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  5. "Vi lever i nåtiden hele tide…

"Vi lever i nåtiden hele tiden."

Translation:We are living in the present all the time.

June 10, 2015

31 Comments


https://www.duolingo.com/profile/Emorol

this is a paradox. lol


https://www.duolingo.com/profile/FredCapp

Nah, I'm still living in the next week most of the time.


https://www.duolingo.com/profile/mblue510

Actually that is not true. We live a fraction of a second in the past.


https://www.duolingo.com/profile/Luke_5.1991

I actually see your point.


https://www.duolingo.com/profile/TheAmazingGoat

No, we don't. Our existence changes immediately, faster than light. We see things in the past, but our existence is static in the present


https://www.duolingo.com/profile/detalikota

Our brain can read a second ahead to prepare for unexpected, so we always live in the present


https://www.duolingo.com/profile/fool444luv

Eckhart's been saying it for years...:)...in English, primarily...but sometimes in Spanish and German too!...double smiley face!


https://www.duolingo.com/profile/DreyaT

This gave me an existential crisis.


https://www.duolingo.com/profile/maehovland

what is the difference between "tiden" and "bor"? as far as I know, they both translate to "live"


https://www.duolingo.com/profile/FredCapp

Tiden = the time, period. So, nåtiden = "the now time" (ie the present), and hele tiden = "the whole time" (ie, all the time)


https://www.duolingo.com/profile/maehovland

oops I think I meant the difference between "lever" and "bor". Apparently I wasn't paying attention.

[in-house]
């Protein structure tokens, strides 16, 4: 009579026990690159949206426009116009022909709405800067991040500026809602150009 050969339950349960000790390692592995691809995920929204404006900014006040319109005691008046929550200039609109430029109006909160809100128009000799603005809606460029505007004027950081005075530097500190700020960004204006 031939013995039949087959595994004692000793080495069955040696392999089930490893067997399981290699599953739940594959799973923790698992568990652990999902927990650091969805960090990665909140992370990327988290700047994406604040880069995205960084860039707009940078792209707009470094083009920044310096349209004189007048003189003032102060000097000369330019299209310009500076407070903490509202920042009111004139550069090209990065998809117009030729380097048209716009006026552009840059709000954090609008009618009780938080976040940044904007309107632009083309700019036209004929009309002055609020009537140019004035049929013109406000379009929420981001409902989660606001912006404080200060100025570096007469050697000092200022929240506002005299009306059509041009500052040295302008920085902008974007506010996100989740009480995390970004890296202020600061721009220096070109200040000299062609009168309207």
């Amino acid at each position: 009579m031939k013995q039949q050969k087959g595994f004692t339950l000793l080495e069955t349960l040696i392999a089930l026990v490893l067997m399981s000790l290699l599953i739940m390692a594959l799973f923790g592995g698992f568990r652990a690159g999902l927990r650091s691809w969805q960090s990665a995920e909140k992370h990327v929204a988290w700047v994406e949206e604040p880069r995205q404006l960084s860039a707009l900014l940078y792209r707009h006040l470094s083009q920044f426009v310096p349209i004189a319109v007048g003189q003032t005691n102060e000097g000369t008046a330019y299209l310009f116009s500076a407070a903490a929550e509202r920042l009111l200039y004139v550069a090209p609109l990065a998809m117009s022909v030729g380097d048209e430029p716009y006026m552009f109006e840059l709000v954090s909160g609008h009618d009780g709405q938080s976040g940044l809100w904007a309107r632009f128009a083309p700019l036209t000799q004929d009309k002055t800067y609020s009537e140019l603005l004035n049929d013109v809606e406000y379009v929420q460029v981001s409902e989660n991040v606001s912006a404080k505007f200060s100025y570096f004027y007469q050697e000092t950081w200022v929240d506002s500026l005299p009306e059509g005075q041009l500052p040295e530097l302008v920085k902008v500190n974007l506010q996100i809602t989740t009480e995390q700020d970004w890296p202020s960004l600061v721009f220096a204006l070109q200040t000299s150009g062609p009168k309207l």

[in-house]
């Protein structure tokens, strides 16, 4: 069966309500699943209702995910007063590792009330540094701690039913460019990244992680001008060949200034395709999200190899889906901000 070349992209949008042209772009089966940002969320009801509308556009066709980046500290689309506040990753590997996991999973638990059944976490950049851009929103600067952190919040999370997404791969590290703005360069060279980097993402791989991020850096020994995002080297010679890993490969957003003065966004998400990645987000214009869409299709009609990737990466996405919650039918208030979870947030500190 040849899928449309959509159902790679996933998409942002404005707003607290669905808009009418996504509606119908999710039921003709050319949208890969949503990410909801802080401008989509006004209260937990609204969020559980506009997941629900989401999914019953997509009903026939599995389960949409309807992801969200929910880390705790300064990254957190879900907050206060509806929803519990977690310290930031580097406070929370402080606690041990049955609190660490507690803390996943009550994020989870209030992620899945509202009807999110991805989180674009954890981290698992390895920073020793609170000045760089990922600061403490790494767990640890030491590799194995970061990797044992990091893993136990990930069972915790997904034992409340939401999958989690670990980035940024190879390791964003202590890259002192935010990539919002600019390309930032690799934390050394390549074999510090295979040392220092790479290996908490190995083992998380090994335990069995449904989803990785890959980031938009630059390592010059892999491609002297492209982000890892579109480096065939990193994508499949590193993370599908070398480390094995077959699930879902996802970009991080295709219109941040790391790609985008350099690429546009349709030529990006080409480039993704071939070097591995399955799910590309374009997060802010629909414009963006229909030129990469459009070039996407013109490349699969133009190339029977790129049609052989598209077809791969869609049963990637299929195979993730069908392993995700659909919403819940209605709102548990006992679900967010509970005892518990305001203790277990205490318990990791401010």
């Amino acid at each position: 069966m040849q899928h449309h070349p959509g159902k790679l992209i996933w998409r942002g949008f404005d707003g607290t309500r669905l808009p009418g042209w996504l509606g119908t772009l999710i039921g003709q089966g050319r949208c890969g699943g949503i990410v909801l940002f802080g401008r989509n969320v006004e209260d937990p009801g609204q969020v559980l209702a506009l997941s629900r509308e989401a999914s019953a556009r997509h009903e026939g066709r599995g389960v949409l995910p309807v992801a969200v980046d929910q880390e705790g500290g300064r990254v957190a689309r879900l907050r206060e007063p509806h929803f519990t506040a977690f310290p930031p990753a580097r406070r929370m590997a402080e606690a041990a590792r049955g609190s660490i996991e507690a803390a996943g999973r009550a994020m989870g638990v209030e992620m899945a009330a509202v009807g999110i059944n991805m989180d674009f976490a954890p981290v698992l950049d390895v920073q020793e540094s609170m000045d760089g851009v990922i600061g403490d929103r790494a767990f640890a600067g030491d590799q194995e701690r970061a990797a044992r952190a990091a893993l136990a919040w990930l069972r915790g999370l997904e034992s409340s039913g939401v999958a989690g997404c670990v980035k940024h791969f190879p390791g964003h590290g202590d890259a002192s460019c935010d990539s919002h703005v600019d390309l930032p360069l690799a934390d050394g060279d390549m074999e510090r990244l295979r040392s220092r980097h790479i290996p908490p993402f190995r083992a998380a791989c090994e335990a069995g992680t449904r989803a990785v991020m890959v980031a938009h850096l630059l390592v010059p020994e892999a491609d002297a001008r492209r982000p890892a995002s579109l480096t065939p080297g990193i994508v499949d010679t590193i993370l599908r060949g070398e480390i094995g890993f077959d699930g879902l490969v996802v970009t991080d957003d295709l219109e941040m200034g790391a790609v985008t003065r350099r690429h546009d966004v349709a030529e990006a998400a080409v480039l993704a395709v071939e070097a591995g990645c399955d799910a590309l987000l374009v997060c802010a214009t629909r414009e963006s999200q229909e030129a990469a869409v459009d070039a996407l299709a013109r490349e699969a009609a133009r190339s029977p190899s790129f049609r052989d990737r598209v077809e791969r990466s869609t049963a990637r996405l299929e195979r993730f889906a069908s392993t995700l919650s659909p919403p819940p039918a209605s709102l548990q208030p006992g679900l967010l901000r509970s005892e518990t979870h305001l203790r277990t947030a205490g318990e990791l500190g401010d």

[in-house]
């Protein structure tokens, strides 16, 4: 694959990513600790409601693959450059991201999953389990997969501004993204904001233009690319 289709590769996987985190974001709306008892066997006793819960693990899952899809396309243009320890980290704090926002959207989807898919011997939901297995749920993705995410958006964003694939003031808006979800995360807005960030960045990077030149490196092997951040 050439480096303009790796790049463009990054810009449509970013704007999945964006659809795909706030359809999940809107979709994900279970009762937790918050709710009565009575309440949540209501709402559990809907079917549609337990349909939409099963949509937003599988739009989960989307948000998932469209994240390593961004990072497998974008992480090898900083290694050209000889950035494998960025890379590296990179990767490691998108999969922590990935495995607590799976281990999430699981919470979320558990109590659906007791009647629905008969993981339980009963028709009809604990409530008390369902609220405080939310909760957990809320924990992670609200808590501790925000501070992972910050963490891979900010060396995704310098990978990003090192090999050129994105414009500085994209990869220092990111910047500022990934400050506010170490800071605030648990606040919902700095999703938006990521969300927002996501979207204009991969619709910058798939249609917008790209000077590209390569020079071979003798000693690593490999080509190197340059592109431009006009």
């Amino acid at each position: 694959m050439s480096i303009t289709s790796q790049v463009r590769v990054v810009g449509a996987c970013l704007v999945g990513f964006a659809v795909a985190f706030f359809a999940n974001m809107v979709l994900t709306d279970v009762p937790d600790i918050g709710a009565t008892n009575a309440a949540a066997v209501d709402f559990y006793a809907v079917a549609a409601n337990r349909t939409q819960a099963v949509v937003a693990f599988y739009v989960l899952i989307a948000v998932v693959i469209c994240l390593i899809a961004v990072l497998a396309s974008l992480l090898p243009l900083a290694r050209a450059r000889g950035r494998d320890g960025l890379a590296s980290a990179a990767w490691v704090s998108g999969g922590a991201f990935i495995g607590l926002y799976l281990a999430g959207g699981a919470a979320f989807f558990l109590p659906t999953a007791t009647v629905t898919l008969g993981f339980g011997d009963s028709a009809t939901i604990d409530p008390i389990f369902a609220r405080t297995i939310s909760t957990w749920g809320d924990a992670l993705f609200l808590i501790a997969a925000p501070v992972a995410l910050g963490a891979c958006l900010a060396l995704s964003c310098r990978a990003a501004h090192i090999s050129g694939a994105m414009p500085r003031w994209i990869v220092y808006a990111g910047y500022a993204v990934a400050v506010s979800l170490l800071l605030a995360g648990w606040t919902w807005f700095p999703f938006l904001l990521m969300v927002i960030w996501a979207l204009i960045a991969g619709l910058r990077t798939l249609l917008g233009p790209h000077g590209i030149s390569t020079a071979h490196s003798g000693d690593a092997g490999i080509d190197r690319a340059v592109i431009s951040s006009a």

https://www.duolingo.com/profile/FredCapp

That's okay, I do that too. Especially with multiple languages ongoing. But this is where a dictionary comes in handy: å Leve is "to live, be alive," while å bo = "to dwell, reside, live (in/at)"

Good luck.


https://www.duolingo.com/profile/JessieMcGu

I see you are learning German also. It's the same difference as between leben (to live, exist) and wohnen (to live, reside).


https://www.duolingo.com/profile/Catnipkitten

Jup, just like in Dutch "leven" (to live, exist) and "wonen" (to live, reside). All those Germanic languages look alike, except English....


https://www.duolingo.com/profile/Agent187

English, the special Germanic language


https://www.duolingo.com/profile/JacekWilka

Disagree :) It seems Old-English is more similar to old-Germanic language group.

See Old-English "wunian" or "wone".

https://en.wiktionary.org/wiki/wohnen


https://www.duolingo.com/profile/Sinan104776

That distinction exists in Turkish too: Yaşamak(to live) vs oturmak(to reside, also means to sit).


https://www.duolingo.com/profile/MoritzK2

I put "exist" instead of live. Would that be correct aswell? It said i was wrong, but for me it made sense...


https://www.duolingo.com/profile/Posh122014

hi can i also use alt\alle in place of hele thanks


https://www.duolingo.com/profile/Deliciae

No, "hele" means "all" in the sense of "the whole", and "alt/alle" cannot be used in that way.


https://www.duolingo.com/profile/LLALVES_

Hele tiden could also mean "always", in the sense of "We always live in the present"? I know propably there is a word for always, but I was just wondering.


https://www.duolingo.com/profile/Candidandelion

Always = alltid.


https://www.duolingo.com/profile/_mikorin

Why not full time?


https://www.duolingo.com/profile/Chowmain1

Here I will rephrase...Jeg vil omformulere...something I stated in a Seedish lesson....) Is it an art to be 'medium' phychic? Or what...any one please. It is...mmm, cant elaborate here.


https://www.duolingo.com/profile/Chowmain1

Swedish lesson...sorry

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